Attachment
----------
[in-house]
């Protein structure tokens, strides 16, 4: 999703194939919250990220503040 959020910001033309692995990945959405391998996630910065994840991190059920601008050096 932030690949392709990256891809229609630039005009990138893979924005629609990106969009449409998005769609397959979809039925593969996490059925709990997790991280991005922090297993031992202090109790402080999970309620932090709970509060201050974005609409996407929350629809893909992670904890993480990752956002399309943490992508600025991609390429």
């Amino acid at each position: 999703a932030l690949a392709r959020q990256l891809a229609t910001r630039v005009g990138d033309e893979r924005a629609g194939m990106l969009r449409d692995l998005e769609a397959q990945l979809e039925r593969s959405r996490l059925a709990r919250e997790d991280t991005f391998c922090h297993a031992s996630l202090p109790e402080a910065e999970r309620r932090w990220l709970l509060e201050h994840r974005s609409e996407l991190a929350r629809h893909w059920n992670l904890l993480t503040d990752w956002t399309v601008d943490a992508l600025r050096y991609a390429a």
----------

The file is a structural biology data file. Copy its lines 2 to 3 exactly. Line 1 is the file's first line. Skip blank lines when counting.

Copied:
């Protein structure tokens, strides 16, 4: 999703194939919250990220503040 959020910001033309692995990945959405391998996630910065994840991190059920601008050096 932030690949392709990256891809229609630039005009990138893979924005629609990106969009449409998005769609397959979809039925593969996490059925709990997790991280991005922090297993031992202090109790402080999970309620932090709970509060201050974005609409996407929350629809893909992670904890993480990752956002399309943490992508600025991609390429």
């Amino acid at each position: 999703a932030l690949a392709r959020q990256l891809a229609t910001r630039v005009g990138d033309e893979r924005a629609g194939m990106l969009r449409d692995l998005e769609a397959q990945l979809e039925r593969s959405r996490l059925a709990r919250e997790d991280t991005f391998c922090h297993a031992s996630l202090p109790e402080a910065e999970r309620r932090w990220l709970l509060e201050h994840r974005s609409e996407l991190a929350r629809h893909w059920n992670l904890l993480t503040d990752w956002t399309v601008d943490a992508l600025r050096y991609a390429a």